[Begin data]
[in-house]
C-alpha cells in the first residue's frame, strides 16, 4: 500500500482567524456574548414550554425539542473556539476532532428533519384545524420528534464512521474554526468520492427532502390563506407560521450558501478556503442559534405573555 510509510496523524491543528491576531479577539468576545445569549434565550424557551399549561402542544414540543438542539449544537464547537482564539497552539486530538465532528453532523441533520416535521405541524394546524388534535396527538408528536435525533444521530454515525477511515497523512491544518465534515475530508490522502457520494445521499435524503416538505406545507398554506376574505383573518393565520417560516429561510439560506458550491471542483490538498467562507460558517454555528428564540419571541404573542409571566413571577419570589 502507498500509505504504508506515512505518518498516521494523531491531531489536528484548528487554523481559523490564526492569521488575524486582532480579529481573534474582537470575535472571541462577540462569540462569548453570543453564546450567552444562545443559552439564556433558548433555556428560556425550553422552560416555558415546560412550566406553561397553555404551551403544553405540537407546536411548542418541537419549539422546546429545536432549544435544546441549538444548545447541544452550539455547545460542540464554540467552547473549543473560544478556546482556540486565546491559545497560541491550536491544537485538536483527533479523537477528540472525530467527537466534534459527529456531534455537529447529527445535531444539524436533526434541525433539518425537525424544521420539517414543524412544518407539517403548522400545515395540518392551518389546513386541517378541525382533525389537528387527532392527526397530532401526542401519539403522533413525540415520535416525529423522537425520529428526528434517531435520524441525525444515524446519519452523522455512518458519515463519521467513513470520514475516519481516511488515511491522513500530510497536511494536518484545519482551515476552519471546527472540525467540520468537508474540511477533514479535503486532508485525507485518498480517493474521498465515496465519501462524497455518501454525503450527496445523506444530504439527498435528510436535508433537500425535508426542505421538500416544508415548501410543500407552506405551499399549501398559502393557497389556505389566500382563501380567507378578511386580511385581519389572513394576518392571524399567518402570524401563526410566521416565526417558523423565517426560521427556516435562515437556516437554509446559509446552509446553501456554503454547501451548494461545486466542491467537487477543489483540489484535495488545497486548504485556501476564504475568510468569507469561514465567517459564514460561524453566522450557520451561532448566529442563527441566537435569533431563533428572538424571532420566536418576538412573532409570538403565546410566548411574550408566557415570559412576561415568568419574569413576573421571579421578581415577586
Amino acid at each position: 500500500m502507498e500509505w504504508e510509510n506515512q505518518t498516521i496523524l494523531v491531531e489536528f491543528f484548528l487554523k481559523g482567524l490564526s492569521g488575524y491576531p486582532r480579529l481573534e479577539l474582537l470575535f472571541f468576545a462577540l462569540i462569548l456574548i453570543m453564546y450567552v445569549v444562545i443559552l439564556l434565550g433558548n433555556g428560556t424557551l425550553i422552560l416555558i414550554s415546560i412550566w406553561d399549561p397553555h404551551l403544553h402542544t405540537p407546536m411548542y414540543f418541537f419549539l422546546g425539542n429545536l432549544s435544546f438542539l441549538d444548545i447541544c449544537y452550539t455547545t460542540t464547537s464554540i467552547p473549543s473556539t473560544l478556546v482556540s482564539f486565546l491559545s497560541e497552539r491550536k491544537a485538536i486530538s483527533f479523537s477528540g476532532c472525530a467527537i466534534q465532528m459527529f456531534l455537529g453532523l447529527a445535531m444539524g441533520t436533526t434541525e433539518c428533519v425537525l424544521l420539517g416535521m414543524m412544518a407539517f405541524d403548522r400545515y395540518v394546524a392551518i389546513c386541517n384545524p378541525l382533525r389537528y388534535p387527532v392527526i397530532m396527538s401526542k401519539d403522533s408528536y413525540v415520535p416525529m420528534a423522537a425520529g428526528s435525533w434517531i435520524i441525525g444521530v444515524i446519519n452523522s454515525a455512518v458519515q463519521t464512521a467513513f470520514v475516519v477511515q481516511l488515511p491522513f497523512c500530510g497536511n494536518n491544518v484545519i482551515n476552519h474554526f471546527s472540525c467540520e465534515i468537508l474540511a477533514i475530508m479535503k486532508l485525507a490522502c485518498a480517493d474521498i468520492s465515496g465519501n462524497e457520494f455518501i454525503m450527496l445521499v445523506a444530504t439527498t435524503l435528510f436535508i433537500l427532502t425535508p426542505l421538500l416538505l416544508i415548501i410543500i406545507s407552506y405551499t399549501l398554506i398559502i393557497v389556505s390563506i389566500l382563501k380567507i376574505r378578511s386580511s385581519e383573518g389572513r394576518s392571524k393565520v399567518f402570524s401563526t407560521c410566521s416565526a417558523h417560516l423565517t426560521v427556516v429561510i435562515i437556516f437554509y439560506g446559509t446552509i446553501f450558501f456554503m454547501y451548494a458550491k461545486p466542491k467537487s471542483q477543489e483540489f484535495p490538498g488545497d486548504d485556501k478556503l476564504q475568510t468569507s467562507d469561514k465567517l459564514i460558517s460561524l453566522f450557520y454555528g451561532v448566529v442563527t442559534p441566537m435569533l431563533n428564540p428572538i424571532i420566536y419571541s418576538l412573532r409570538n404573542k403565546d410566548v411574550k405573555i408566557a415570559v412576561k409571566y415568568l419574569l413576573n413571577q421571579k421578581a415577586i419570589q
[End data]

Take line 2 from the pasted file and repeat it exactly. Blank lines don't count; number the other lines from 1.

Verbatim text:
C-alpha cells in the first residue's frame, strides 16, 4: 500500500482567524456574548414550554425539542473556539476532532428533519384545524420528534464512521474554526468520492427532502390563506407560521450558501478556503442559534405573555 510509510496523524491543528491576531479577539468576545445569549434565550424557551399549561402542544414540543438542539449544537464547537482564539497552539486530538465532528453532523441533520416535521405541524394546524388534535396527538408528536435525533444521530454515525477511515497523512491544518465534515475530508490522502457520494445521499435524503416538505406545507398554506376574505383573518393565520417560516429561510439560506458550491471542483490538498467562507460558517454555528428564540419571541404573542409571566413571577419570589 502507498500509505504504508506515512505518518498516521494523531491531531489536528484548528487554523481559523490564526492569521488575524486582532480579529481573534474582537470575535472571541462577540462569540462569548453570543453564546450567552444562545443559552439564556433558548433555556428560556425550553422552560416555558415546560412550566406553561397553555404551551403544553405540537407546536411548542418541537419549539422546546429545536432549544435544546441549538444548545447541544452550539455547545460542540464554540467552547473549543473560544478556546482556540486565546491559545497560541491550536491544537485538536483527533479523537477528540472525530467527537466534534459527529456531534455537529447529527445535531444539524436533526434541525433539518425537525424544521420539517414543524412544518407539517403548522400545515395540518392551518389546513386541517378541525382533525389537528387527532392527526397530532401526542401519539403522533413525540415520535416525529423522537425520529428526528434517531435520524441525525444515524446519519452523522455512518458519515463519521467513513470520514475516519481516511488515511491522513500530510497536511494536518484545519482551515476552519471546527472540525467540520468537508474540511477533514479535503486532508485525507485518498480517493474521498465515496465519501462524497455518501454525503450527496445523506444530504439527498435528510436535508433537500425535508426542505421538500416544508415548501410543500407552506405551499399549501398559502393557497389556505389566500382563501380567507378578511386580511385581519389572513394576518392571524399567518402570524401563526410566521416565526417558523423565517426560521427556516435562515437556516437554509446559509446552509446553501456554503454547501451548494461545486466542491467537487477543489483540489484535495488545497486548504485556501476564504475568510468569507469561514465567517459564514460561524453566522450557520451561532448566529442563527441566537435569533431563533428572538424571532420566536418576538412573532409570538403565546410566548411574550408566557415570559412576561415568568419574569413576573421571579421578581415577586